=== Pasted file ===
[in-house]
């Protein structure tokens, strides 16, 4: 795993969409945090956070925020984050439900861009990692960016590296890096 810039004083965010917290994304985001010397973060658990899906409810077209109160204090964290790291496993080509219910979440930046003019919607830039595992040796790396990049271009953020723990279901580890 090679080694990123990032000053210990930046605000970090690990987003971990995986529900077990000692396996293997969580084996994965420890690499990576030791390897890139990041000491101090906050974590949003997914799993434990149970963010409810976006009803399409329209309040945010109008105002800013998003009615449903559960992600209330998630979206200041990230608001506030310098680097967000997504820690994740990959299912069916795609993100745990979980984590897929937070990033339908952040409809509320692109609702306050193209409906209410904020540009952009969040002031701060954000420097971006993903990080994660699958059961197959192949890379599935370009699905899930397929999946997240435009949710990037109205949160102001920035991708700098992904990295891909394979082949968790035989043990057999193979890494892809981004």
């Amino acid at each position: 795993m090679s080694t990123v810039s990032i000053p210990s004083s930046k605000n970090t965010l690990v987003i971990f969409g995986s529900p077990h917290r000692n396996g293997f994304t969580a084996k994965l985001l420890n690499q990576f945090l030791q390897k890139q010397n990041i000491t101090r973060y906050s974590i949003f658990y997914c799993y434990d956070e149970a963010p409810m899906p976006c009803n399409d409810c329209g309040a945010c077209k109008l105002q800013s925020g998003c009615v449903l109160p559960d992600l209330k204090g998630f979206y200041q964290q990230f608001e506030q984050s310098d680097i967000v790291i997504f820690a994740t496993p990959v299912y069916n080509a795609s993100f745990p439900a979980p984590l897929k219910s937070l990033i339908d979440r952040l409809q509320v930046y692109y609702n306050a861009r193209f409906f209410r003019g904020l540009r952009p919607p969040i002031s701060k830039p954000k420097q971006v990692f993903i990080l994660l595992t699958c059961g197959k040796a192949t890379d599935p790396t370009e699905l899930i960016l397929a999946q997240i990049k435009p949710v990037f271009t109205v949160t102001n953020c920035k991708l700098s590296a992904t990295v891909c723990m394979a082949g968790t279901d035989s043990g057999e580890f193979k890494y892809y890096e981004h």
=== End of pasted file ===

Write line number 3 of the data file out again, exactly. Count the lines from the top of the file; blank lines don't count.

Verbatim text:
């Amino acid at each position: 795993m090679s080694t990123v810039s990032i000053p210990s004083s930046k605000n970090t965010l690990v987003i971990f969409g995986s529900p077990h917290r000692n396996g293997f994304t969580a084996k994965l985001l420890n690499q990576f945090l030791q390897k890139q010397n990041i000491t101090r973060y906050s974590i949003f658990y997914c799993y434990d956070e149970a963010p409810m899906p976006c009803n399409d409810c329209g309040a945010c077209k109008l105002q800013s925020g998003c009615v449903l109160p559960d992600l209330k204090g998630f979206y200041q964290q990230f608001e506030q984050s310098d680097i967000v790291i997504f820690a994740t496993p990959v299912y069916n080509a795609s993100f745990p439900a979980p984590l897929k219910s937070l990033i339908d979440r952040l409809q509320v930046y692109y609702n306050a861009r193209f409906f209410r003019g904020l540009r952009p919607p969040i002031s701060k830039p954000k420097q971006v990692f993903i990080l994660l595992t699958c059961g197959k040796a192949t890379d599935p790396t370009e699905l899930i960016l397929a999946q997240i990049k435009p949710v990037f271009t109205v949160t102001n953020c920035k991708l700098s590296a992904t990295v891909c723990m394979a082949g968790t279901d035989s043990g057999e580890f193979k890494y892809y890096e981004h």